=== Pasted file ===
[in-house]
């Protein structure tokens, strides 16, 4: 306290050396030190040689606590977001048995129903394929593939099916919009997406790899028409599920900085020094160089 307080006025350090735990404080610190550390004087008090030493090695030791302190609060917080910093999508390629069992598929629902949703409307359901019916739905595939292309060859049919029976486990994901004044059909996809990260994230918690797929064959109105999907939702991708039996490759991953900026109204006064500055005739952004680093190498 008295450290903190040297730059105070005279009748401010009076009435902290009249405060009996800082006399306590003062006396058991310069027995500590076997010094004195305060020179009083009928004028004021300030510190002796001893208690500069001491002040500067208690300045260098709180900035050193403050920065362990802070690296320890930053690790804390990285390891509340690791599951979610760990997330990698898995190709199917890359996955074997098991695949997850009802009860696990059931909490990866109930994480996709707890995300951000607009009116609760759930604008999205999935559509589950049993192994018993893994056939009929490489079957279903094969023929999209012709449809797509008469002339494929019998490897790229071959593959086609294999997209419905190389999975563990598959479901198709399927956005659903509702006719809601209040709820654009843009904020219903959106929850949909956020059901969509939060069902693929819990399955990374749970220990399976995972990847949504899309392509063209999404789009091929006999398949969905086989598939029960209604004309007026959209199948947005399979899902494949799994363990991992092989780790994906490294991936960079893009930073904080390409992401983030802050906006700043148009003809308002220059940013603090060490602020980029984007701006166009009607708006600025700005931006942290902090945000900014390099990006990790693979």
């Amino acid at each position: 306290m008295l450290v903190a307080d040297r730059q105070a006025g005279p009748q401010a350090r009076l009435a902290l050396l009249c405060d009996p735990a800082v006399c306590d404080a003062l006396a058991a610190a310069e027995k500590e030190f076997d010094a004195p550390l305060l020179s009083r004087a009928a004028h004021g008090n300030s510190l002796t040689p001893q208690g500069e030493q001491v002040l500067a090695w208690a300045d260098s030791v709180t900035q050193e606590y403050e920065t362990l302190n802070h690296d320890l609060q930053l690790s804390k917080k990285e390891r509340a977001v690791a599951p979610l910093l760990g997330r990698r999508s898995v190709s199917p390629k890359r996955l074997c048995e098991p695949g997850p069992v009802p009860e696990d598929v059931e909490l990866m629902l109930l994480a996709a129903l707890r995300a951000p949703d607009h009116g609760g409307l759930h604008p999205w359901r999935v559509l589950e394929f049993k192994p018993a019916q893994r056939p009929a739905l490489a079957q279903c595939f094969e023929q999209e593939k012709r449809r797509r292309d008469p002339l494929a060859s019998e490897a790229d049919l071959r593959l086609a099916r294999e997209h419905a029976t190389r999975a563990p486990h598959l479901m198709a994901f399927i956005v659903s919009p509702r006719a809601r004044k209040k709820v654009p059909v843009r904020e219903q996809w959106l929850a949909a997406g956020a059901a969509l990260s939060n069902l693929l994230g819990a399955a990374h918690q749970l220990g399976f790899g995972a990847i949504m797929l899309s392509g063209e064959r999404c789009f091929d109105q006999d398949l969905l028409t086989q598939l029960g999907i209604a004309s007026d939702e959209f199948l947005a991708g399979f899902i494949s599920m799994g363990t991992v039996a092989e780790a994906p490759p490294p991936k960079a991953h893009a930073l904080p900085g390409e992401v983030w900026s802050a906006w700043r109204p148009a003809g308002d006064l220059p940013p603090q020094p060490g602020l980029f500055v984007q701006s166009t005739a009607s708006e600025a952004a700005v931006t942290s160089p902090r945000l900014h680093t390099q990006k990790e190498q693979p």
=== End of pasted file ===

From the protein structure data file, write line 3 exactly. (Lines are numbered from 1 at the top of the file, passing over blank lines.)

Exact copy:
């Amino acid at each position: 306290m008295l450290v903190a307080d040297r730059q105070a006025g005279p009748q401010a350090r009076l009435a902290l050396l009249c405060d009996p735990a800082v006399c306590d404080a003062l006396a058991a610190a310069e027995k500590e030190f076997d010094a004195p550390l305060l020179s009083r004087a009928a004028h004021g008090n300030s510190l002796t040689p001893q208690g500069e030493q001491v002040l500067a090695w208690a300045d260098s030791v709180t900035q050193e606590y403050e920065t362990l302190n802070h690296d320890l609060q930053l690790s804390k917080k990285e390891r509340a977001v690791a599951p979610l910093l760990g997330r990698r999508s898995v190709s199917p390629k890359r996955l074997c048995e098991p695949g997850p069992v009802p009860e696990d598929v059931e909490l990866m629902l109930l994480a996709a129903l707890r995300a951000p949703d607009h009116g609760g409307l759930h604008p999205w359901r999935v559509l589950e394929f049993k192994p018993a019916q893994r056939p009929a739905l490489a079957q279903c595939f094969e023929q999209e593939k012709r449809r797509r292309d008469p002339l494929a060859s019998e490897a790229d049919l071959r593959l086609a099916r294999e997209h419905a029976t190389r999975a563990p486990h598959l479901m198709a994901f399927i956005v659903s919009p509702r006719a809601r004044k209040k709820v654009p059909v843009r904020e219903q996809w959106l929850a949909a997406g956020a059901a969509l990260s939060n069902l693929l994230g819990a399955a990374h918690q749970l220990g399976f790899g995972a990847i949504m797929l899309s392509g063209e064959r999404c789009f091929d109105q006999d398949l969905l028409t086989q598939l029960g999907i209604a004309s007026d939702e959209f199948l947005a991708g399979f899902i494949s599920m799994g363990t991992v039996a092989e780790a994906p490759p490294p991936k960079a991953h893009a930073l904080p900085g390409e992401v983030w900026s802050a906006w700043r109204p148009a003809g308002d006064l220059p940013p603090q020094p060490g602020l980029f500055v984007q701006s166009t005739a009607s708006e600025a952004a700005v931006t942290s160089p902090r945000l900014h680093t390099q990006k990790e190498q693979p």